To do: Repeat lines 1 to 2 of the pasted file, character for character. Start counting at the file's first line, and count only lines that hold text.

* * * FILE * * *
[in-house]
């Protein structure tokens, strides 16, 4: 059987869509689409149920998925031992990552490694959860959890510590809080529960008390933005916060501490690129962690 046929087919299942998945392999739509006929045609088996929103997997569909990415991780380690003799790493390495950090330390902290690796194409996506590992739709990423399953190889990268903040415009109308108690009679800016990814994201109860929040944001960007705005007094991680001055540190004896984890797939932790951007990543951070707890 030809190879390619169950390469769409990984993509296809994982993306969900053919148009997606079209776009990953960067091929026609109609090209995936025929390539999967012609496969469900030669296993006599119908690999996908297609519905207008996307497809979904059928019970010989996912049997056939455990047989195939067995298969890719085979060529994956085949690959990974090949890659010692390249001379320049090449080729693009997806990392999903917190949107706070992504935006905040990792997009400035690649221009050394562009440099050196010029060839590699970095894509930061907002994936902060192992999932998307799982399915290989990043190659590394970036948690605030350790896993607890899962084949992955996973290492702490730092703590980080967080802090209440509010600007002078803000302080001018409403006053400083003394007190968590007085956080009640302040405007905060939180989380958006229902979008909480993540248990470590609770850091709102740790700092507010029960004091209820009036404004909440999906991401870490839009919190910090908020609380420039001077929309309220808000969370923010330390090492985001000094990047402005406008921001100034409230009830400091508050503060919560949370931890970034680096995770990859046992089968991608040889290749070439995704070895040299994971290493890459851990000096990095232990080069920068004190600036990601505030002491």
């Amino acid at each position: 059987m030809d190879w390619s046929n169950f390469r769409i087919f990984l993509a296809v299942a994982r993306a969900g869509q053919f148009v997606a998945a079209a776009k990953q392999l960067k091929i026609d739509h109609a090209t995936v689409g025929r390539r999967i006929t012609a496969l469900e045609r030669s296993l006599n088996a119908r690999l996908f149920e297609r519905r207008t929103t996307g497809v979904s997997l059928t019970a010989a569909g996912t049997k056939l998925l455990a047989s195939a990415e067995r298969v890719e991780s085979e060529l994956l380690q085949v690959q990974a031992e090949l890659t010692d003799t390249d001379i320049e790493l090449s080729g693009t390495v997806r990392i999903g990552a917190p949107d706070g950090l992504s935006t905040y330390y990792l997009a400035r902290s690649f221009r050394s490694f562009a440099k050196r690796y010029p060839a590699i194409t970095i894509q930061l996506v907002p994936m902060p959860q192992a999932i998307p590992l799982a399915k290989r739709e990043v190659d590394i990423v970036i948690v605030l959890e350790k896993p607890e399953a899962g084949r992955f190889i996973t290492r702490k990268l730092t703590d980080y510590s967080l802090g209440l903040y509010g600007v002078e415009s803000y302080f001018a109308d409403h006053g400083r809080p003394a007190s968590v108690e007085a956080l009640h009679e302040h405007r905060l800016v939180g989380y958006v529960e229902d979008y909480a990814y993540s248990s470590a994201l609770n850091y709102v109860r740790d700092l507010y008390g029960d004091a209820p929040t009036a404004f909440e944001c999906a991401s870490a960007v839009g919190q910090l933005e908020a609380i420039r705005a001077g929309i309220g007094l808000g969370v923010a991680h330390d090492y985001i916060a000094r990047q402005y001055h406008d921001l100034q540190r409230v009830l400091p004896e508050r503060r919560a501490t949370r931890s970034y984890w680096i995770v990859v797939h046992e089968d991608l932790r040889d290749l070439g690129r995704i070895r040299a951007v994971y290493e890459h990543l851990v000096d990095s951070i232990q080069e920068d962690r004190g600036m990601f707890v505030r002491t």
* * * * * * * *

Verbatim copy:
[in-house]
């Protein structure tokens, strides 16, 4: 059987869509689409149920998925031992990552490694959860959890510590809080529960008390933005916060501490690129962690 046929087919299942998945392999739509006929045609088996929103997997569909990415991780380690003799790493390495950090330390902290690796194409996506590992739709990423399953190889990268903040415009109308108690009679800016990814994201109860929040944001960007705005007094991680001055540190004896984890797939932790951007990543951070707890 030809190879390619169950390469769409990984993509296809994982993306969900053919148009997606079209776009990953960067091929026609109609090209995936025929390539999967012609496969469900030669296993006599119908690999996908297609519905207008996307497809979904059928019970010989996912049997056939455990047989195939067995298969890719085979060529994956085949690959990974090949890659010692390249001379320049090449080729693009997806990392999903917190949107706070992504935006905040990792997009400035690649221009050394562009440099050196010029060839590699970095894509930061907002994936902060192992999932998307799982399915290989990043190659590394970036948690605030350790896993607890899962084949992955996973290492702490730092703590980080967080802090209440509010600007002078803000302080001018409403006053400083003394007190968590007085956080009640302040405007905060939180989380958006229902979008909480993540248990470590609770850091709102740790700092507010029960004091209820009036404004909440999906991401870490839009919190910090908020609380420039001077929309309220808000969370923010330390090492985001000094990047402005406008921001100034409230009830400091508050503060919560949370931890970034680096995770990859046992089968991608040889290749070439995704070895040299994971290493890459851990000096990095232990080069920068004190600036990601505030002491």